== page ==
Although Cyprus forecasts warm weather until the end of November, Famagusta hoteliers are closing shop this month as the state pulls back its COVID support and tour operators shy away.
In comments to the Financial Mirror, the Cyprus Hotel Association Famagusta branch chairman, Doros Takkas, said most hoteliers in Ayia Napa and Protaras will be forced to shut down as tourist flows thin and operating costs rise.
Takkas said this negative development is primarily because tour operators bringing tourists to Cyprus will not be given any more support or incentive by the government to continue working in this direction during the winter.
Up until September, tour operators were given financial incentives to continue bringing tourists.
“By giving incentives to tour operators, we would, as a country, be receiving ten times more from tourists than what we would have spent to get them here,” argued Takkas.
He said this is has caused issues with tour operators, especially from Russia, as Russian tourists have “been the backbone of this year’s tourist season”.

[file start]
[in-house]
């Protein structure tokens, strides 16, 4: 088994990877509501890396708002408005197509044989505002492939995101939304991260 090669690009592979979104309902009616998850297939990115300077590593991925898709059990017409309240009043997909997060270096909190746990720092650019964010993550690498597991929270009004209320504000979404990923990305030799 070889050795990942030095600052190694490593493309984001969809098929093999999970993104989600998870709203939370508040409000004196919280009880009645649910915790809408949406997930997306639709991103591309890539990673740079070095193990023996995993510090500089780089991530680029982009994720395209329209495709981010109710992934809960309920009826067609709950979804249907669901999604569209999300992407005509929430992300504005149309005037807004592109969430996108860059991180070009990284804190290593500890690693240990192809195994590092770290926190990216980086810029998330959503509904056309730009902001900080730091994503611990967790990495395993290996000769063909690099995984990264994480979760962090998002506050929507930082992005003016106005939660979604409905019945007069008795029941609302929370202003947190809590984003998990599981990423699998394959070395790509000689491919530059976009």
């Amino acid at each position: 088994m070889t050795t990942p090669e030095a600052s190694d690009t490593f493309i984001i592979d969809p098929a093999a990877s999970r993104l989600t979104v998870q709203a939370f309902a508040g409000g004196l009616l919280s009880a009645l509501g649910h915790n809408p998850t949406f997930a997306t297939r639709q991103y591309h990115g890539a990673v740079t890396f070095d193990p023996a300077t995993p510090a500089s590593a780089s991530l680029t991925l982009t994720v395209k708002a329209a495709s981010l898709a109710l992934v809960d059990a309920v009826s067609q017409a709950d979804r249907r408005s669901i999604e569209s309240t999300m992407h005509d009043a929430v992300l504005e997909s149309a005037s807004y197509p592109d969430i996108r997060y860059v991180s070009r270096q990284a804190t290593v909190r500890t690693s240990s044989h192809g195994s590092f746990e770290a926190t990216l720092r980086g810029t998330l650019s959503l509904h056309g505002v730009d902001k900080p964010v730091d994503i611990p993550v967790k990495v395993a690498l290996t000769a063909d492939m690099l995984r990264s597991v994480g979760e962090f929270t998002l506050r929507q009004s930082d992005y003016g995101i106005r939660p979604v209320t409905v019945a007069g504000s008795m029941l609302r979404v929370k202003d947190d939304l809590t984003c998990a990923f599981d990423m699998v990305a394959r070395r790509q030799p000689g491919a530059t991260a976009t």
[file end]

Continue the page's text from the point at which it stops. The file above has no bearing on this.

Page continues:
“What was the point of stopping the incentive program when we needed it the most. The program was stopped just when flights and arrivals were picking up, especially from Russia,” said Takkas.
He further believes the government’s decision to stop sponsoring the salaries of hotel employees from October adds more strain on Cyprus tourism enterprises.
“The state was subsidising 60% of salaries of every six out of ten employees at a hotel unit.
“That translates into the state subsidising 35% of a hotel’s labour cost. With the program stopped in October, hotels are in difficulty. That is why the majority of Famagusta hotels will be closing down.”
Takkas said the 2021’ season was powered mainly by the Russian market, followed by Ukraine, Polish and the Czech markets.
He said British tourists were absent for most of the summer, making their appearance from mid-September.
Messages from largest market Britain for next year are encouraging with larger numbers expected.
A recent uptick in bookings and flights for autumn has Cyprus tourism stakeholders hopeful for a strong end to the season.
In the first nine months of the year, Cyprus saw 40% of arrivals compared to a record 2019 (pre-COVID), August and September; however, reached an impressive, under the circumstances, 65%.